Graham Reid | | 3 min read
Most jazz encyclopaedias don't give much space to clarinettist, saxophonist and composer Eddie Daniels. Certainly not as much as they should.
Perhaps it's because Daniels doesn't conform to the jazz archetype of tortured artist. He is witty, smart and since graduating from New York's prestigious Julliard in 1966 has always been in work.
Maybe it's because the instrument on which he is a master - the clarinet - recalls the swing era. When bebop came along the saxophone gained prominence and the world of Benny Goodman was left behind. Yet despite the vagaries of changing styles, Daniels - now 58 and working as often as ever - adapted the sound of the clarinet into whatever came along.
He also created a symphonic setting of Vivaldi's Four Seasons for clarinet, which he has adapted as Vivaldi: The Five Seasons.
But the classical aspect is only one of many in a career that has included a stint in the Thad Jones-Mel Lewis jazz orchestra from 1966 until 1972, playing in fusion bands alongside electric guitarists during the Seventies, and adapting Goodman's music for duets, such as on his acclaimed 1992 album Benny Rides Again with vibes player Gary Burton.
On the phone from his home in Los Angeles he talks of recent projects with the National Symphony at the Kennedy Centre, a jazz concerto series with trumpeter Jon Faddis and pianist Billy Taylor, "and I've been invited to Santa Fe to play jazz clarinet with a gamelan orchestra!"
"I'm trying to figure out where to go with that one," he laughs. "I'm sipping the gamelan beer to get the taste. It's a good pairing because you have the bell-like sound of the Indonesian gamelan and then this wooden sound of the clarinet. In terms of tones coming together it could be very beautiful."
But while that is a typically unexpected digression in Daniels' acclaimed career, less surprising is him being wooed to play Goodman in a stage production, The King of Swing.
"It's a kind of a dream for me. I'll have my own big band and it'll be nice to have the clarinet out on stage with a lot of people to hear it, and to present it as it sounds today. We're looking at starting in February in Toronto then moving to Broadway."
Daniels admits Goodman was his idol when he was young but the show's producers know if they hire him they will be getting Eddie Daniels' contemporary interpretation of Goodman's music - just as he has done with Vivaldi's Four Seasons, in which he allows himself space for improvisation.
"For the concert I prepare a programme where I play a few pieces from my album Vivaldi: The Five Seasons, which features a jazz rhythm section and orchestra, and I've designed all my own arrangements so I get a lot of chance to play.
"I put myself through the wringer in terms of the gamut I play. There are strictly classical things with the orchestra which are Vivaldi's score, except it's clarinet not violin, then I go into the jazz section of arrangements of things like After You've Gone, Begin the Beguine and tunes of the swing era. Then I play with a rhythm section - some jazz quartet things.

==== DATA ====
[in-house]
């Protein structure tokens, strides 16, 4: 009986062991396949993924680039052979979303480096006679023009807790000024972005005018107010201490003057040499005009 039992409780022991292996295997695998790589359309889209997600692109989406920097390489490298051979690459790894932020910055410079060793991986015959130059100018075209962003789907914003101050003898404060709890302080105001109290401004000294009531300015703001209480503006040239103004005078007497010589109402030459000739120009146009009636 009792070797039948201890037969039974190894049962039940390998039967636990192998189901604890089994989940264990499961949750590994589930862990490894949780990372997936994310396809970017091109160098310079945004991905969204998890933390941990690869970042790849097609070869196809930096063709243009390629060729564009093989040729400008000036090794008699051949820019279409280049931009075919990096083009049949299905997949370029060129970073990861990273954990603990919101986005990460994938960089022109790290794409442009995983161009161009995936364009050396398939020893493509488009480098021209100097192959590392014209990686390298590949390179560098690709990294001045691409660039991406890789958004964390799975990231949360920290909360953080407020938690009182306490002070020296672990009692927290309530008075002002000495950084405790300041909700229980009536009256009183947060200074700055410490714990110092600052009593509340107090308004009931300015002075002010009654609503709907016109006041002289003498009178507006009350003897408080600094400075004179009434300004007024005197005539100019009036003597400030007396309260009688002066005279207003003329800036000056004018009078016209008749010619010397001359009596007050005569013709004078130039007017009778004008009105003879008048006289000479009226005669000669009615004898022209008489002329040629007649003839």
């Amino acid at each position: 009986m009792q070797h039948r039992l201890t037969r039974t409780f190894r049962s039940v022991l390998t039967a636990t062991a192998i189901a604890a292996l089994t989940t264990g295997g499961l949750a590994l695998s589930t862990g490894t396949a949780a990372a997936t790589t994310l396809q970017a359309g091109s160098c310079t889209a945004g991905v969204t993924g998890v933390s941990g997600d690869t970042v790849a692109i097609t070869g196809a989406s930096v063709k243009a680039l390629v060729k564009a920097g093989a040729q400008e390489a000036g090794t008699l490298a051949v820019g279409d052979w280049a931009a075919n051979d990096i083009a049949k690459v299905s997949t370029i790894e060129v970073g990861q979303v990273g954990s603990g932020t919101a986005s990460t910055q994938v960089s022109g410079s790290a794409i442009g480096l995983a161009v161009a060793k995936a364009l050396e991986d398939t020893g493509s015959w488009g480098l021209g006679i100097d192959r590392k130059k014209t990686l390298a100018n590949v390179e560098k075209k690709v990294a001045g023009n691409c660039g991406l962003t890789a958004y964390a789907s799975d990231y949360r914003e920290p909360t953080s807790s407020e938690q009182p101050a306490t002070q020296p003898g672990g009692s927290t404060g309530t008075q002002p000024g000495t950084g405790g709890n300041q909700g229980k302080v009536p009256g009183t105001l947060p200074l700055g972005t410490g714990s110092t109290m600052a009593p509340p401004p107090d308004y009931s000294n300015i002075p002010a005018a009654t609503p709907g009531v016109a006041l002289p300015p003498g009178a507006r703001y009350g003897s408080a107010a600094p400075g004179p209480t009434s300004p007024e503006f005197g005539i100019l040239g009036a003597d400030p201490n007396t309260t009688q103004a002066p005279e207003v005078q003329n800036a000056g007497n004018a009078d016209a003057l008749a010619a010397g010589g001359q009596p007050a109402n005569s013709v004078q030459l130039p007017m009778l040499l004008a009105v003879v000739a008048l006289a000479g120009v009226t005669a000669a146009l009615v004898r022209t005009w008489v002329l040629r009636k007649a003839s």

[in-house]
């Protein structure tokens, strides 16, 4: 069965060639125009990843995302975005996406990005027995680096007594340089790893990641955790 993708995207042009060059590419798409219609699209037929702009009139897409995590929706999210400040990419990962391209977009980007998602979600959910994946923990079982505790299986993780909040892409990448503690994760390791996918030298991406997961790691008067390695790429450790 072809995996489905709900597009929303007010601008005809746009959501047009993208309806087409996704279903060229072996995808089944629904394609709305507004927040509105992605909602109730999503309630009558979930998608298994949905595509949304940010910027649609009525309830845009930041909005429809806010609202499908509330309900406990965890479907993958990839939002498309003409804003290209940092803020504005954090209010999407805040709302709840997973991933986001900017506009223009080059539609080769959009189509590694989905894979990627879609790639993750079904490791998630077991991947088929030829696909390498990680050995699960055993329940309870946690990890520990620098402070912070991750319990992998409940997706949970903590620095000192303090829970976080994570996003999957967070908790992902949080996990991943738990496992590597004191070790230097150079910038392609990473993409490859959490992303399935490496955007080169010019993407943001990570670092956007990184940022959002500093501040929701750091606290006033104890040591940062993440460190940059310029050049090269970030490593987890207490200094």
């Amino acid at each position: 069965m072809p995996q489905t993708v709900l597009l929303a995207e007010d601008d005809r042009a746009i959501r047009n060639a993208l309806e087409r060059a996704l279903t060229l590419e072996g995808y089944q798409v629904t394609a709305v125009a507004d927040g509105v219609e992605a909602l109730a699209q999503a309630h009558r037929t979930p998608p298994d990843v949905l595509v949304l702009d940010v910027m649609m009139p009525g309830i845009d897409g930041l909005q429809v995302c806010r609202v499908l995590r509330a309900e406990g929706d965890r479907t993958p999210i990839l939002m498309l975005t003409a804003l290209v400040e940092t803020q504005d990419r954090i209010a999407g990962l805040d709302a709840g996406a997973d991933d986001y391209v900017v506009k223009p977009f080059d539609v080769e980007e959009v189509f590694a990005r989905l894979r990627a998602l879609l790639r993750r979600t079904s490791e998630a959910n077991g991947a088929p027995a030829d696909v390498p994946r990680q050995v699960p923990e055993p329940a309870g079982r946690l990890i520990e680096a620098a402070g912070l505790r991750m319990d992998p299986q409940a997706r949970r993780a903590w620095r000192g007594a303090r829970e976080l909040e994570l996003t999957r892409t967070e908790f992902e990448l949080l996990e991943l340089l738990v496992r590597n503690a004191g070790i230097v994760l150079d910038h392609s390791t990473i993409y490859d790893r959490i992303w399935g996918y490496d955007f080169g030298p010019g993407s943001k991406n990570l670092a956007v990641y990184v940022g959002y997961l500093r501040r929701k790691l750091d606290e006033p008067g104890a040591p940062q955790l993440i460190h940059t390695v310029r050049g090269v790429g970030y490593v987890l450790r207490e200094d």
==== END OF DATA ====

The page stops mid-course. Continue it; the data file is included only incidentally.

"There will be everything I can dish out as the chef of the clarinet."
Daniels admits he was directed to rescore Vivaldi by his record company and the only time he'd heard the music was in elevators.
The idea of resetting the music for his favoured instrument scared him and it wasn't until the project was completed he realised his producer was only thinking that "I should just take a few cutesy sounds from Vivaldi and make it into a jazz record."
"But I listened and felt the only respectful way I could do it was as purely Vivaldi, and when it went into jazz Vivaldi would have loved it. That music was improvisatory music of the day. Vivaldi improvised all over that piece.
"There are sections where I am embroidering and filigreeing the way they would have done in Vivaldi's time, and sometimes it's just ornamentation and maybe bending a note, like Louis Armstrong bending the melody. It was still Mack the Knife or whatever, but it was also Louis. So I stuck to pretty much the baroque on some movements and went right into the jazz on others."
"None of us like beer when we first taste it but when we acquire a taste we know how great it is. Everything is an acquired taste. I still like to explore tastes - and give my audience something personal.
"The most any artist can do is be sincere in the connection of the music to themselves. When a musician is one with the music, and in it, and not trying to do something that's not him, and be honest and flow with it, that's when it's at its best.
"What I like to do with an audience is talk to them and have them know me a little bit - my sense of humour and who I am. Then the music is a little more human. And if I succeed in connecting with music then the music will transmit joy.
"That's why I give them everything I've got, some classical jazz, some really beautiful Eddie with strings, then me just stretching out with a quartet.
"I'm giving everything I have, there won't be anything left of me afterwards."